An Israeli military court ordered that Ahed Tamimi, 16, who is hailed as a hero by Palestinians after a video of her slapping two Israeli soldiers went viral in December, to be held in custody throughout her trial.

Palestinian teen Ahed Tamimi enters a military courtroom at Ofer Prison, near the West Bank city of Ramallah on January 15, 2018.
Palestinian teen Ahed Tamimi enters a military courtroom at Ofer Prison, near the West Bank city of Ramallah on January 15, 2018. ( Reuters )

An Israeli military judge on Wednesday ordered a Palestinian teenager arrested after a viral video showed her hitting two Israeli soldiers to be held in custody through her trial.

"I found no alternative other than to order her detention in custody until the end of proceedings," the judge ruled, referring to 16-year-old Ahed Tamimi.

"The gravity of the offences of which she is accused do not allow an alternative to custody."

Her mother, Nariman Tamimi, was ordered to be held until at least her next hearing on February 6.

TRT World's Mohammed Hamayel reports from Ramallah. 

Ahed Tamimi has been hailed as a hero by Palestinians who see her as bravely standing up to Israel's occupation of the West Bank.

Israelis accuse her family of using her as a pawn in staged provocations.

She has been charged with 12 counts including assault and could face a lengthy jail term if convicted.


The charges relate to events in the video and five other incidents. They include stone-throwing, incitement and making threats.

The judge's decision on Wednesday raises the possibility she could spend months in custody before the conclusion of her case.

Representatives from the French and Swedish consulates as well as the European Union attended the hearing for Tamimi, who sat impassively in a khaki prison jacket.

"The court said that because she is so dangerous there is no possibility of bail," her lawyer Gaby Lasky told reporters.

Human rights groups have criticised the minor's continued detention since her arrest on December 19, while the EU has expressed concern.

Her mother was arrested over the incident the same day, while her cousin Nour Tamimi, 20, was arrested on December 20. Nour was released on bail on January 5.

The Israeli army's treatment of Palestinian children has been heavily criticised, and deemed excessive by many. 

December saw a surge in arrests amid protests and The Palestinian commission of detainees affairs says 95 percent of new prisoners in Israeli jails are youths. 

But as TRT World's Rahul Radhakrishnan reports and explains, it doesn't seem like the outcry is having an impact.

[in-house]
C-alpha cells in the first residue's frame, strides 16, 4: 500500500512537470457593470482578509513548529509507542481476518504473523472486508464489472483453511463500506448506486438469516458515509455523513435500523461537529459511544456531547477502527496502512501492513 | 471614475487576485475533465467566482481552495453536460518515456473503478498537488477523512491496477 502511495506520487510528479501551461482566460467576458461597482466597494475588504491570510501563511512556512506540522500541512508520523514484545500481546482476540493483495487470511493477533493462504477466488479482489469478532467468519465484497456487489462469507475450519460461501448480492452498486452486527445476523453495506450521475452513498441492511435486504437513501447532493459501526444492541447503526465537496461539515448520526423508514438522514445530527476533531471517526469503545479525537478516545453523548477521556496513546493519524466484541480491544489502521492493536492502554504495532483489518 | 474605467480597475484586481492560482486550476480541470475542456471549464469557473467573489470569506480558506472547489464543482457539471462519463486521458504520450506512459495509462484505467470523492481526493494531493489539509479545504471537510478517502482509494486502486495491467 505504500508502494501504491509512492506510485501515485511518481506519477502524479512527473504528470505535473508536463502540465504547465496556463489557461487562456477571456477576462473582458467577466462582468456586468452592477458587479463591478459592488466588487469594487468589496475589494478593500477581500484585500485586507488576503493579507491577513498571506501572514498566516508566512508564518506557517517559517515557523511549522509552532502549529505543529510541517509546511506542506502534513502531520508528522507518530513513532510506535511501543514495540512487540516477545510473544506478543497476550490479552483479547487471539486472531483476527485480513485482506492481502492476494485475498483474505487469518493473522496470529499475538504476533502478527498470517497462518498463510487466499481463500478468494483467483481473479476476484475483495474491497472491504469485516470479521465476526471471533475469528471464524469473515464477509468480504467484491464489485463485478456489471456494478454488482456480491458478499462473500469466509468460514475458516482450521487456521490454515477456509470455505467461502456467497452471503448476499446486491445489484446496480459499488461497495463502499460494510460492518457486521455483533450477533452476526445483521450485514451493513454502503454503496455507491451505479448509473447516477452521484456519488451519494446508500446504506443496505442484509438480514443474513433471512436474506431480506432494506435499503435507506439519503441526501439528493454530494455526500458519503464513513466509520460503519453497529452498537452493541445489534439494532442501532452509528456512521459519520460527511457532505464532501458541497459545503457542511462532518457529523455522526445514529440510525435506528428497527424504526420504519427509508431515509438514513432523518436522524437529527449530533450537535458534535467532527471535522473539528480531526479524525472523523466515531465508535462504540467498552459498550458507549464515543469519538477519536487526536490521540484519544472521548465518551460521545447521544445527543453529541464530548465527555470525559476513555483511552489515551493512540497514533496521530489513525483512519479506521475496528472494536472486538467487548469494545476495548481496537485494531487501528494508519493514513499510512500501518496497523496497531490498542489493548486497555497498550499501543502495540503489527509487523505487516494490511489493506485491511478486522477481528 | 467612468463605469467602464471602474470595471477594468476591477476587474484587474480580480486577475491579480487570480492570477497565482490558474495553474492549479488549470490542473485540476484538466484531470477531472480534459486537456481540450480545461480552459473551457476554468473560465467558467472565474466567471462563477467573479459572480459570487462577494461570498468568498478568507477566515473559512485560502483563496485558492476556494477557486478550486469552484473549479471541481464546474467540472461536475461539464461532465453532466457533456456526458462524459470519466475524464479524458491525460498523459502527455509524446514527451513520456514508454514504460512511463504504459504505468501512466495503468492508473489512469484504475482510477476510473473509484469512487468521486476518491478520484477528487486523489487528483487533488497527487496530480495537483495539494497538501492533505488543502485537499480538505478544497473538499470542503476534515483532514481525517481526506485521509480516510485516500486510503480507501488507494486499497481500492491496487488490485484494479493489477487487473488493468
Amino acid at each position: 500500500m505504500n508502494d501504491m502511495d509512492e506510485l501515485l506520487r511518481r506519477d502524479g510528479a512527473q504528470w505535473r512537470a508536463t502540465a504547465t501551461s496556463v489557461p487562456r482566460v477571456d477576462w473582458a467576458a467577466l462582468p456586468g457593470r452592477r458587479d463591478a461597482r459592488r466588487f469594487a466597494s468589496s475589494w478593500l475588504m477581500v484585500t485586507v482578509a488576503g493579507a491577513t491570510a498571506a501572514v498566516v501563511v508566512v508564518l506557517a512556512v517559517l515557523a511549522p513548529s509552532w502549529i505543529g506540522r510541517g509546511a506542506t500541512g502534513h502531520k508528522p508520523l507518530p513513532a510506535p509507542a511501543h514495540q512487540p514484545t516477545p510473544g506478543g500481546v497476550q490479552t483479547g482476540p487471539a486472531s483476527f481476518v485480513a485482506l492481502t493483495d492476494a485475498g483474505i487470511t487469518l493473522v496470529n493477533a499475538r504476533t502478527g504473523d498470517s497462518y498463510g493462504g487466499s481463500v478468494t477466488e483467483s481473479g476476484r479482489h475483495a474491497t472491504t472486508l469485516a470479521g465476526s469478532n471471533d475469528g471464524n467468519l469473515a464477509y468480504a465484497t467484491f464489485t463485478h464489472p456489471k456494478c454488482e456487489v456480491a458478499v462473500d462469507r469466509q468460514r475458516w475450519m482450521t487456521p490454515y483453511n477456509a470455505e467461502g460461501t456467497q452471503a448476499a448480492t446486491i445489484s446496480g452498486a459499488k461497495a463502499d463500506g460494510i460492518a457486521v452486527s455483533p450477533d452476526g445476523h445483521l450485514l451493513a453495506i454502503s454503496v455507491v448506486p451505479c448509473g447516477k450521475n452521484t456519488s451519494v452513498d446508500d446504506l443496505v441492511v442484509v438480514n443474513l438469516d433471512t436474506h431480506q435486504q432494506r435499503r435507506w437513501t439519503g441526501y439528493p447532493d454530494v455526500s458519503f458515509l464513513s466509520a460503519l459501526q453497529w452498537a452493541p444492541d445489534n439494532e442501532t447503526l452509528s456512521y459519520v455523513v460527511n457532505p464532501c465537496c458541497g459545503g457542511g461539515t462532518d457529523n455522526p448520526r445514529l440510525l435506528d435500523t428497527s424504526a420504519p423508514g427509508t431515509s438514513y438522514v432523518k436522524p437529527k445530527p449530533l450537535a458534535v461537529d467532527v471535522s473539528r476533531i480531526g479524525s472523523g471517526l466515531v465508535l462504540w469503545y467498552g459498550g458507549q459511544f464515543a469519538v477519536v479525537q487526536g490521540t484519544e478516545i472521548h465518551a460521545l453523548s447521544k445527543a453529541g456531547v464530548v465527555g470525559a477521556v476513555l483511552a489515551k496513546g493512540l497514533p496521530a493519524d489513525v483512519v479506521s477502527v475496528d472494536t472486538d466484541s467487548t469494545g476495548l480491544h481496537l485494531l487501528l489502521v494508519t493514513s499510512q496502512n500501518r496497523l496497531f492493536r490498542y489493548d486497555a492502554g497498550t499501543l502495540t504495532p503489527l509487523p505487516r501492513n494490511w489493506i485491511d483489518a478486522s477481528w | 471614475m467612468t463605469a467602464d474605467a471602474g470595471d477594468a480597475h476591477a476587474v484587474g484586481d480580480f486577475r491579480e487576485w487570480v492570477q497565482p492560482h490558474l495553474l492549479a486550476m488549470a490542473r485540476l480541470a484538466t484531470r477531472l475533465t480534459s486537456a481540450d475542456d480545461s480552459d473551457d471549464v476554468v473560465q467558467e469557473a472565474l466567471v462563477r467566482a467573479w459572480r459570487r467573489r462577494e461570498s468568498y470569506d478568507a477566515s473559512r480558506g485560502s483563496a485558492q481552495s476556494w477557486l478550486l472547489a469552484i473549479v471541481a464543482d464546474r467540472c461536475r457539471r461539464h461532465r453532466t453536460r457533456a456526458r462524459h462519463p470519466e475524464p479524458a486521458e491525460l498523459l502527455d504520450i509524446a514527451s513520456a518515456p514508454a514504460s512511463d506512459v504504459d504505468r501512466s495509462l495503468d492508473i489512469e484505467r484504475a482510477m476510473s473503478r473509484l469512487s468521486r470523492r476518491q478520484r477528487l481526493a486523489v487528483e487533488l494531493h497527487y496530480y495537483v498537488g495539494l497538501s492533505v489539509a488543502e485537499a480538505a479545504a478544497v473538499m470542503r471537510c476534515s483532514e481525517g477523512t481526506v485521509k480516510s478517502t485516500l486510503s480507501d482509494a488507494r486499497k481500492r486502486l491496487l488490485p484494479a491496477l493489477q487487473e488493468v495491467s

'Discriminatory treatment'

Ahed Tamimi's family says the December 15 incident that led to the arrests occurred in the yard of their home in Nabi Saleh, near Ramallah in the West Bank.

Israel's military said the soldiers were in the area to prevent Palestinians from throwing stones at Israeli motorists.

A video shows the cousins approaching two soldiers and telling them to leave before shoving, kicking and slapping them.

Ahed Tamimi is the more aggressive of the two in the video.

The heavily armed soldiers do not respond to what appears to be an attempt to provoke rather than seriously harm them.

They then move backwards after Nariman Tamimi becomes involved.

The scuffle took place amid clashes and protests against US President Donald Trump's controversial recognition of Jerusalem as Israel's capital.

Relatives say that a member of the Tamimi family was wounded in the head by a rubber bullet fired during those protests.

Seventeen Palestinians have been killed since Trump's declaration on December 6, most of them in clashes with Israeli forces. One Israeli has been shot dead since then.

Ahed Tamimi has been involved in a series of previous incidents, with older pictures of her confronting soldiers widely published.

She has become something of an icon for Palestinians who have flooded social media with praise and support.

Rights group Amnesty International has called on Israel to release her immediately.

"Ahed Tamimi's ensuing arrest and military trial exposes the Israeli authorities' discriminatory treatment of Palestinian children who dare to stand up to ongoing, often brutal, repression by occupying forces," the London-based watchdog said.

Source: AFP